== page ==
"What causes #Ruby memory bloat?"
@gargron The answer is "using Ruby", obviously!
@keithzg The answer is malloc's overallocation default due to RedHat's preferences and malloc's failure to return free empty heaps as a performance precaution
This is why you don't get memory issues when using jemalloc instead of glibc's malloc
And jemalloc is starting to become friendlier to ASLR. So jemalloc + HardenedBSD = I'm in love!
I would like to see #OpenBSD's malloc imported in HardenedBSD along with Daniel Micay's HardenedMalloc.
@lattera @brnrd @pertho @saper @Gargron @keithzg ASLR is what we call in french « usine à gaz », is an outdated concept, and not even fully protecting against ROP. Like canaries & NX bit in PMMU don’t protect 100% against stack and buffer overflows. I have found a simple 100% operationnal solution stopping these 3 problems just by slitghly modifying any microprocessor architecture. I also consider PMMU a outdated concept.
PaX ASLR and PaX NOEXEC changed forever how exploits are written. Now you must chain multiple vulnerabilities together to gain code execution. They can fully kill certain vulnerabilities and attackers must now pay much closer attention to both control and data flow.
The overarching goal of security is to raise the economic cost of a successful and reliable attack.
PaX ASLR and PaX NOExEC do that and with minuscule overhead on the part of the defender.
So, I wouldn't even come close to saying ASLR is an outdated concept.
Those who claim "ASLR is dead!" either:
1. Don't understand just how much ASLR (and its companion, NOEXEC) have changed exploitation.
2. Have an ulterior motive, a snakeoil sales pitch.
3. Don't actively do exploit dev.
4. Have bought the false narratives of university researchers simply looking for more grant money.
5. Don't fully understand what ASLR is meant to protect against.
I just recognized that I might have sounded a bit harsh. I apologize if I did.
I just get annoyed with the "ASLR is dead" fallacy. It does exactly what it was meant to do. I think the non-exploit dev (just regular tech folks) have put ASLR on a pedestal it doesn't deserve, which has now caused a general "ASLR is dead" line of thinking.
ASLR remains strong for what it was designed and architected to do: protect purely remote attacks.
@lattera @brnrd @pertho @saper @Gargron @keithzg I should have phrased my point differently. As it is a complex matter, and as I want to have an honnest discussion with you, let me prepare a text or an audio file explaining my point. To me these concepts are outdated, we can do better, way much better. Will be back to you this evening at tomorrow at last, to precisely explain my point. The only rule I’m asking you for this discussion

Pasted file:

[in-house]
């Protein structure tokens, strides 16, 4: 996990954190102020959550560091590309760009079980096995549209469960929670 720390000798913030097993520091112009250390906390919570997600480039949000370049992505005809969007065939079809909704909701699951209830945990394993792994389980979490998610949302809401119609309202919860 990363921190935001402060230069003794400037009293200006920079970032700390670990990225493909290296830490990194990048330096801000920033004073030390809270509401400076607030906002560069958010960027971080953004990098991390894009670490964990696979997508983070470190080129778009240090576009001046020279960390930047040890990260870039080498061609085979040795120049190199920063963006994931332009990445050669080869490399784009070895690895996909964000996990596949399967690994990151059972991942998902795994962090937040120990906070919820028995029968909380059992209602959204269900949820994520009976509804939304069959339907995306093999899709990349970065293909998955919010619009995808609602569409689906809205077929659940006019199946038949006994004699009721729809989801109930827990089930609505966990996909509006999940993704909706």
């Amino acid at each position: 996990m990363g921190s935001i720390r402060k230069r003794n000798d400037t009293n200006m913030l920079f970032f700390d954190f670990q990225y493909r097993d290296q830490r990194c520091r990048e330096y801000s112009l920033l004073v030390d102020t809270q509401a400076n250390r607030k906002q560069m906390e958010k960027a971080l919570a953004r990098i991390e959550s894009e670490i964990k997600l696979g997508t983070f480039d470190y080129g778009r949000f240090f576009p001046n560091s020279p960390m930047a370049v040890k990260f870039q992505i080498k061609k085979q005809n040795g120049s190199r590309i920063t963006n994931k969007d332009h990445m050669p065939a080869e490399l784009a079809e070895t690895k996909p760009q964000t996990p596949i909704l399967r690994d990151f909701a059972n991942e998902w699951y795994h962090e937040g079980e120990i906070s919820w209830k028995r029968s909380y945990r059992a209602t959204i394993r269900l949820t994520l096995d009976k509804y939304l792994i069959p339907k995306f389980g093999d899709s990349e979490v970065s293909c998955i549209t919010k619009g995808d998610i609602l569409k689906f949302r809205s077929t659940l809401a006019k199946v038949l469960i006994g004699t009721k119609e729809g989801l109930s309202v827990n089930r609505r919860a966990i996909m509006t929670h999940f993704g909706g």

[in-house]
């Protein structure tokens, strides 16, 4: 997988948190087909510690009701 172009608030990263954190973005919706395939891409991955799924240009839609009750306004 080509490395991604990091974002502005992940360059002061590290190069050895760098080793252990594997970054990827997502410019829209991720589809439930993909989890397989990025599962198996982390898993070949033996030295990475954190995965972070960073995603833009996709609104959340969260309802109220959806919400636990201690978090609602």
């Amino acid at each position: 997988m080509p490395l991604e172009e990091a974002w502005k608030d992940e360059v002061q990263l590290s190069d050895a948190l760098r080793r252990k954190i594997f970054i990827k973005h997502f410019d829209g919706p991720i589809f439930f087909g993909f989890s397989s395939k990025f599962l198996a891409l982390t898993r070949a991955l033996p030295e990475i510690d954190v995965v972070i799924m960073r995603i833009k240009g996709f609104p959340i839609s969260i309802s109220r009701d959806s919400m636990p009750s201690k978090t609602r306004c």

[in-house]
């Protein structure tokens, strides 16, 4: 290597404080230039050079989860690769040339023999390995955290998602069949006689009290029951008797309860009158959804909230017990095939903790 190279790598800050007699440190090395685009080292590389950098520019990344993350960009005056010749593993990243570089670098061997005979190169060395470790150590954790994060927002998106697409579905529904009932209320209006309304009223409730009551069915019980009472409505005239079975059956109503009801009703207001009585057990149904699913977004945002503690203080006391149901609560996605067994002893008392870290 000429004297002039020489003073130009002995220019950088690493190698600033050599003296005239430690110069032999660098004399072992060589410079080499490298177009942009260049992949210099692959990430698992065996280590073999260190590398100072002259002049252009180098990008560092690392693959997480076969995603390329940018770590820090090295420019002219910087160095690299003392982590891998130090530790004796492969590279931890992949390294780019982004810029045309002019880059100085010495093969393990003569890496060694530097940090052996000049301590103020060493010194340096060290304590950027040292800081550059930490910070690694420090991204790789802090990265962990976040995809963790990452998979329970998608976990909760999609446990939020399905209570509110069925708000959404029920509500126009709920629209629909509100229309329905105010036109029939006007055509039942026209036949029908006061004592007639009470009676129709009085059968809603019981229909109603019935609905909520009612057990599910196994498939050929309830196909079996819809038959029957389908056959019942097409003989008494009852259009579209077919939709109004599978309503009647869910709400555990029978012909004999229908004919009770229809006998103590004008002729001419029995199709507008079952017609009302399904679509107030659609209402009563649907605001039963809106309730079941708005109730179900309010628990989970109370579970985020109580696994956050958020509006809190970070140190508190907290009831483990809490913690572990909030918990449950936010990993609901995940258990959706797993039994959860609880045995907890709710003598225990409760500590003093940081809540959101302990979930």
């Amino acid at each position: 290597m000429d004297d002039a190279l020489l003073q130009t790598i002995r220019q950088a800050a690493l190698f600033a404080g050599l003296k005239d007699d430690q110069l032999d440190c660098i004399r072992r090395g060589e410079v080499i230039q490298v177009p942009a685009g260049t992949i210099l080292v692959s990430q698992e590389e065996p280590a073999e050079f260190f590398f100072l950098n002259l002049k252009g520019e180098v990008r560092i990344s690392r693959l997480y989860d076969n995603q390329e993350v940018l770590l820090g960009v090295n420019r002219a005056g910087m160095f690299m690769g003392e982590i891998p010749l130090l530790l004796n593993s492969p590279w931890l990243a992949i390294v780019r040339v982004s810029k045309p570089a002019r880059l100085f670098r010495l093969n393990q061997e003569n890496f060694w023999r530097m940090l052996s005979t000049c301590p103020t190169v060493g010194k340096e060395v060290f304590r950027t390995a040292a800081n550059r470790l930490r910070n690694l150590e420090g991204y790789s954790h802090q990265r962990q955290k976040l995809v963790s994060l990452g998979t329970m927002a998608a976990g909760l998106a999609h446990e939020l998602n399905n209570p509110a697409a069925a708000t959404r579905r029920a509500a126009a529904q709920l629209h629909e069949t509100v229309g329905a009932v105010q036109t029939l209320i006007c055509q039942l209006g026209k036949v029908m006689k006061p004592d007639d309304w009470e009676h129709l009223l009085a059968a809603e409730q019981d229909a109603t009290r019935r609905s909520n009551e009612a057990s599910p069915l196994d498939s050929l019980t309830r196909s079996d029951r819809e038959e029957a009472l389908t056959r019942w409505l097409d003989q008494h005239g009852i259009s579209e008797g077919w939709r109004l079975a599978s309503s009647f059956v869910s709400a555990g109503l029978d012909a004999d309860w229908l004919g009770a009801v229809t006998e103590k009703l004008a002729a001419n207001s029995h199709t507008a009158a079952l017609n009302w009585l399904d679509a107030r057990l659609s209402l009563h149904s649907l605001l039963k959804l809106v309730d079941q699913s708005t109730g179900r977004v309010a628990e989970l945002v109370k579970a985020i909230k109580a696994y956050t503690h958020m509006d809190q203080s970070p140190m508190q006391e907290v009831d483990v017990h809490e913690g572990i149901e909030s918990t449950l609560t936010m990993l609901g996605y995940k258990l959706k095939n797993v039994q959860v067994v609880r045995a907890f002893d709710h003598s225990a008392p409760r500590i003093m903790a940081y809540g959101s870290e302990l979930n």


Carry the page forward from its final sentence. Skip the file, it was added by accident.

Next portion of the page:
Regarding RMS: I'm not that big a fan of him.
Regarding cache and micro-architectural attacks: ASLR wasn't meant to protect against them. As such, bypassing ASLR through them is moot point.
Regarding a hardware-based solution: have you looked at the CHERI project from the University of Cambridge? I really like the work they're doing, though I doubt it'll be impactful for another decade or two (or three).
@saper @lattera @brnrd @pertho @Gargron @keithzg Have you heard about cyber-geopolitics and its secret wars ? According to you, what game all military of the world are playing with technology and the current cyberspace ? An universal love story for global peace or a wacky race to find as much ways & tricks as possible to fuck their competitors & cyber-dominate them ?
@saper @lattera @brnrd @pertho @Gargron @keithzg To help other understanding these stupid games that lead nowhere except global war, I have been studying cyber-power genesis, in all know technological layers. My studies are aiming to represent the cyber-power model of the current cyberspace with all its technological layers.
Technological layers of a PC is architectured as a stack. According to you, what is the base if this stack, its first element ?
According to you, what is the element in this stack that generate most cyber-powers and the most important ones ?
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